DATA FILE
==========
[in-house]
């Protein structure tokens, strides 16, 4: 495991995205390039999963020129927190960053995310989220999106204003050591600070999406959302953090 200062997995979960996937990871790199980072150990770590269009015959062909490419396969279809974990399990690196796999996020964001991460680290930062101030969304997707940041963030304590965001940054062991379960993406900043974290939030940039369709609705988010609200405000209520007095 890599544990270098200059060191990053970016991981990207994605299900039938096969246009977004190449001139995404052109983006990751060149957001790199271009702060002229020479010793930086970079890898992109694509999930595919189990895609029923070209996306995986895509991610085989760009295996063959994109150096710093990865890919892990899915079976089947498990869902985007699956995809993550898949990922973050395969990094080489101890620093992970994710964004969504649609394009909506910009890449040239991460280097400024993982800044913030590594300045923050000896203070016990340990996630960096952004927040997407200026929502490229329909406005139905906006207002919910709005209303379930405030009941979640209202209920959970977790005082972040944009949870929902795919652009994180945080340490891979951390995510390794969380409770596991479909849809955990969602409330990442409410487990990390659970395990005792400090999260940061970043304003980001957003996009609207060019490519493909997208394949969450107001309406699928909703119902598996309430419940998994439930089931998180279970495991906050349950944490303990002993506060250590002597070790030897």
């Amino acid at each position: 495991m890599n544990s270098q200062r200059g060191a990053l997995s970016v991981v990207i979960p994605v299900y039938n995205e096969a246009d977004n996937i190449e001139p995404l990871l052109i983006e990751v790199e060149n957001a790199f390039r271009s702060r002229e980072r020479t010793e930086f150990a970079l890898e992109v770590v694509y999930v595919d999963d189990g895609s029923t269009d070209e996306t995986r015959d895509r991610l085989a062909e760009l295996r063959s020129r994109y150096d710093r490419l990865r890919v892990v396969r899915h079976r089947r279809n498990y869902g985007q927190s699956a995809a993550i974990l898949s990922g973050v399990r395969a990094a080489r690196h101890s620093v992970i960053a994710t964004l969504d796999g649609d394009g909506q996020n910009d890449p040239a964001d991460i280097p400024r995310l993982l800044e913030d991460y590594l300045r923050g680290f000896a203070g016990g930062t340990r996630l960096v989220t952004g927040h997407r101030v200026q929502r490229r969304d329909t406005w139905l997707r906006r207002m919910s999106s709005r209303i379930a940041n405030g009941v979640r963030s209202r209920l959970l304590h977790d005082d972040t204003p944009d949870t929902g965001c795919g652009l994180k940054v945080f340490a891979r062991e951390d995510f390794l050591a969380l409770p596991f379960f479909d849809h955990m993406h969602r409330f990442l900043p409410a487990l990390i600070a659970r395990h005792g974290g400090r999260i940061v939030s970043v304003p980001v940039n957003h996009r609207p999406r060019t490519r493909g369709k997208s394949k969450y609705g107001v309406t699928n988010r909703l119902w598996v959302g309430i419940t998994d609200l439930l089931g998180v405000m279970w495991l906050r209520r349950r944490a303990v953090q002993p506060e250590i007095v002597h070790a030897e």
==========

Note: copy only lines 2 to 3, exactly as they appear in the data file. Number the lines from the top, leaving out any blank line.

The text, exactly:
């Protein structure tokens, strides 16, 4: 495991995205390039999963020129927190960053995310989220999106204003050591600070999406959302953090 200062997995979960996937990871790199980072150990770590269009015959062909490419396969279809974990399990690196796999996020964001991460680290930062101030969304997707940041963030304590965001940054062991379960993406900043974290939030940039369709609705988010609200405000209520007095 890599544990270098200059060191990053970016991981990207994605299900039938096969246009977004190449001139995404052109983006990751060149957001790199271009702060002229020479010793930086970079890898992109694509999930595919189990895609029923070209996306995986895509991610085989760009295996063959994109150096710093990865890919892990899915079976089947498990869902985007699956995809993550898949990922973050395969990094080489101890620093992970994710964004969504649609394009909506910009890449040239991460280097400024993982800044913030590594300045923050000896203070016990340990996630960096952004927040997407200026929502490229329909406005139905906006207002919910709005209303379930405030009941979640209202209920959970977790005082972040944009949870929902795919652009994180945080340490891979951390995510390794969380409770596991479909849809955990969602409330990442409410487990990390659970395990005792400090999260940061970043304003980001957003996009609207060019490519493909997208394949969450107001309406699928909703119902598996309430419940998994439930089931998180279970495991906050349950944490303990002993506060250590002597070790030897």
């Amino acid at each position: 495991m890599n544990s270098q200062r200059g060191a990053l997995s970016v991981v990207i979960p994605v299900y039938n995205e096969a246009d977004n996937i190449e001139p995404l990871l052109i983006e990751v790199e060149n957001a790199f390039r271009s702060r002229e980072r020479t010793e930086f150990a970079l890898e992109v770590v694509y999930v595919d999963d189990g895609s029923t269009d070209e996306t995986r015959d895509r991610l085989a062909e760009l295996r063959s020129r994109y150096d710093r490419l990865r890919v892990v396969r899915h079976r089947r279809n498990y869902g985007q927190s699956a995809a993550i974990l898949s990922g973050v399990r395969a990094a080489r690196h101890s620093v992970i960053a994710t964004l969504d796999g649609d394009g909506q996020n910009d890449p040239a964001d991460i280097p400024r995310l993982l800044e913030d991460y590594l300045r923050g680290f000896a203070g016990g930062t340990r996630l960096v989220t952004g927040h997407r101030v200026q929502r490229r969304d329909t406005w139905l997707r906006r207002m919910s999106s709005r209303i379930a940041n405030g009941v979640r963030s209202r209920l959970l304590h977790d005082d972040t204003p944009d949870t929902g965001c795919g652009l994180k940054v945080f340490a891979r062991e951390d995510f390794l050591a969380l409770p596991f379960f479909d849809h955990m993406h969602r409330f990442l900043p409410a487990l990390i600070a659970r395990h005792g974290g400090r999260i940061v939030s970043v304003p980001v940039n957003h996009r609207p999406r060019t490519r493909g369709k997208s394949k969450y609705g107001v309406t699928n988010r909703l119902w598996v959302g309430i419940t998994d609200l439930l089931g998180v405000m279970w495991l906050r209520r349950r944490a303990v953090q002993p506060e250590i007095v002597h070790a030897e």